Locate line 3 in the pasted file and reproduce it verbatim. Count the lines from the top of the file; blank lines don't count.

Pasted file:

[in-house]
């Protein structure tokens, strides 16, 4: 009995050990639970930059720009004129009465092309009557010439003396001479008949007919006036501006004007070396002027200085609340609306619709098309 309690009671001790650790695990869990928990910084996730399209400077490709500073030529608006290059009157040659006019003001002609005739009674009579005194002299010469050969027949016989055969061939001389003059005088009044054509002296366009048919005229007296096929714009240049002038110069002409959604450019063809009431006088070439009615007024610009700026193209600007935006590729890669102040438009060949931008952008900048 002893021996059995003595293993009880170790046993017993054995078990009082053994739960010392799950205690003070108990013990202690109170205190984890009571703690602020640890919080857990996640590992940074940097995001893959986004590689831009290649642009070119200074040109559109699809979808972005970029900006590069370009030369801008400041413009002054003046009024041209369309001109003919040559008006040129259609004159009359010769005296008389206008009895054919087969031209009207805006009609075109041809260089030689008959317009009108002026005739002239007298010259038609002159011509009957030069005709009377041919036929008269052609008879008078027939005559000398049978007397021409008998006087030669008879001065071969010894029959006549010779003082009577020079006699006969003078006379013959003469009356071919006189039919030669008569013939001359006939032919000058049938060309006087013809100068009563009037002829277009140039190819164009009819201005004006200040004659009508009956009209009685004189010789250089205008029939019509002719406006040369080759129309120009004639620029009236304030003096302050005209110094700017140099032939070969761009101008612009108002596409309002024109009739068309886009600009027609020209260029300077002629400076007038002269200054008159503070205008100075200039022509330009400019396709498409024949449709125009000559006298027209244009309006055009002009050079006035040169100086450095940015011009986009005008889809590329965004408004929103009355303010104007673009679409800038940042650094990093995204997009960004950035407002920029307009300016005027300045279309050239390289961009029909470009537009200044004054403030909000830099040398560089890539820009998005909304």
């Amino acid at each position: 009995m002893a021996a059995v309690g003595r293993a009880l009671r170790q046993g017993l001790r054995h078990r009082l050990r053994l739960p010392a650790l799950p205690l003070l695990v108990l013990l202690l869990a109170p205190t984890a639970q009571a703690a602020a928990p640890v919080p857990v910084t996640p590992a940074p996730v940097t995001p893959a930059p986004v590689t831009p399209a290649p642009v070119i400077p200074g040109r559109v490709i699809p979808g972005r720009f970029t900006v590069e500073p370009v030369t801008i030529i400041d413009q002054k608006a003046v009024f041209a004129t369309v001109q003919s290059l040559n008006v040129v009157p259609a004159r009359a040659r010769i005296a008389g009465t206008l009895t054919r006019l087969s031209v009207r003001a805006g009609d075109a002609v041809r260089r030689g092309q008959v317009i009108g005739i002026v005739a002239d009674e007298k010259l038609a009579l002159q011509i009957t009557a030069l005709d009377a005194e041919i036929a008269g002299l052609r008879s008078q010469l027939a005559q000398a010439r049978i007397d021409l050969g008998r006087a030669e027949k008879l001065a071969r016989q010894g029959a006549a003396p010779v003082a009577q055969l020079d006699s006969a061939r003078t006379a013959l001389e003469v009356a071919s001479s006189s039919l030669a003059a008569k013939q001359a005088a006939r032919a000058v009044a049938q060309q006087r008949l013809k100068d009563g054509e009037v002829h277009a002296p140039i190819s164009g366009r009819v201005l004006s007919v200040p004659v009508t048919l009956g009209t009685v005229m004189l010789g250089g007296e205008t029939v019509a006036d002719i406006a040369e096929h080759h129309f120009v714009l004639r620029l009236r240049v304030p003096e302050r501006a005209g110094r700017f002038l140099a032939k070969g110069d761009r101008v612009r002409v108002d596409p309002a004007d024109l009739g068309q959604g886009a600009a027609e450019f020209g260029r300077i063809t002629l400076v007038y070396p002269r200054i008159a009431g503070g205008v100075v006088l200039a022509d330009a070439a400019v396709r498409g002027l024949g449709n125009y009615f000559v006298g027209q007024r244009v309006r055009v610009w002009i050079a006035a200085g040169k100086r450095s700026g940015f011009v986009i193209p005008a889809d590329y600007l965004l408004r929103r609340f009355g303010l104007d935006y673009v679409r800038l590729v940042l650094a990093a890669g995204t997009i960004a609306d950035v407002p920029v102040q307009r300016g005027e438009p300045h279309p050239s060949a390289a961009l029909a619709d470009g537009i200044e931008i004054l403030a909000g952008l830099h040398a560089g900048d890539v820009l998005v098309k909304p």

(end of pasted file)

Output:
């Amino acid at each position: 009995m002893a021996a059995v309690g003595r293993a009880l009671r170790q046993g017993l001790r054995h078990r009082l050990r053994l739960p010392a650790l799950p205690l003070l695990v108990l013990l202690l869990a109170p205190t984890a639970q009571a703690a602020a928990p640890v919080p857990v910084t996640p590992a940074p996730v940097t995001p893959a930059p986004v590689t831009p399209a290649p642009v070119i400077p200074g040109r559109v490709i699809p979808g972005r720009f970029t900006v590069e500073p370009v030369t801008i030529i400041d413009q002054k608006a003046v009024f041209a004129t369309v001109q003919s290059l040559n008006v040129v009157p259609a004159r009359a040659r010769i005296a008389g009465t206008l009895t054919r006019l087969s031209v009207r003001a805006g009609d075109a002609v041809r260089r030689g092309q008959v317009i009108g005739i002026v005739a002239d009674e007298k010259l038609a009579l002159q011509i009957t009557a030069l005709d009377a005194e041919i036929a008269g002299l052609r008879s008078q010469l027939a005559q000398a010439r049978i007397d021409l050969g008998r006087a030669e027949k008879l001065a071969r016989q010894g029959a006549a003396p010779v003082a009577q055969l020079d006699s006969a061939r003078t006379a013959l001389e003469v009356a071919s001479s006189s039919l030669a003059a008569k013939q001359a005088a006939r032919a000058v009044a049938q060309q006087r008949l013809k100068d009563g054509e009037v002829h277009a002296p140039i190819s164009g366009r009819v201005l004006s007919v200040p004659v009508t048919l009956g009209t009685v005229m004189l010789g250089g007296e205008t029939v019509a006036d002719i406006a040369e096929h080759h129309f120009v714009l004639r620029l009236r240049v304030p003096e302050r501006a005209g110094r700017f002038l140099a032939k070969g110069d761009r101008v612009r002409v108002d596409p309002a004007d024109l009739g068309q959604g886009a600009a027609e450019f020209g260029r300077i063809t002629l400076v007038y070396p002269r200054i008159a009431g503070g205008v100075v006088l200039a022509d330009a070439a400019v396709r498409g002027l024949g449709n125009y009615f000559v006298g027209q007024r244009v309006r055009v610009w002009i050079a006035a200085g040169k100086r450095s700026g940015f011009v986009i193209p005008a889809d590329y600007l965004l408004r929103r609340f009355g303010l104007d935006y673009v679409r800038l590729v940042l650094a990093a890669g995204t997009i960004a609306d950035v407002p920029v102040q307009r300016g005027e438009p300045h279309p050239s060949a390289a961009l029909a619709d470009g537009i200044e931008i004054l403030a909000g952008l830099h040398a560089g900048d890539v820009l998005v098309k909304p």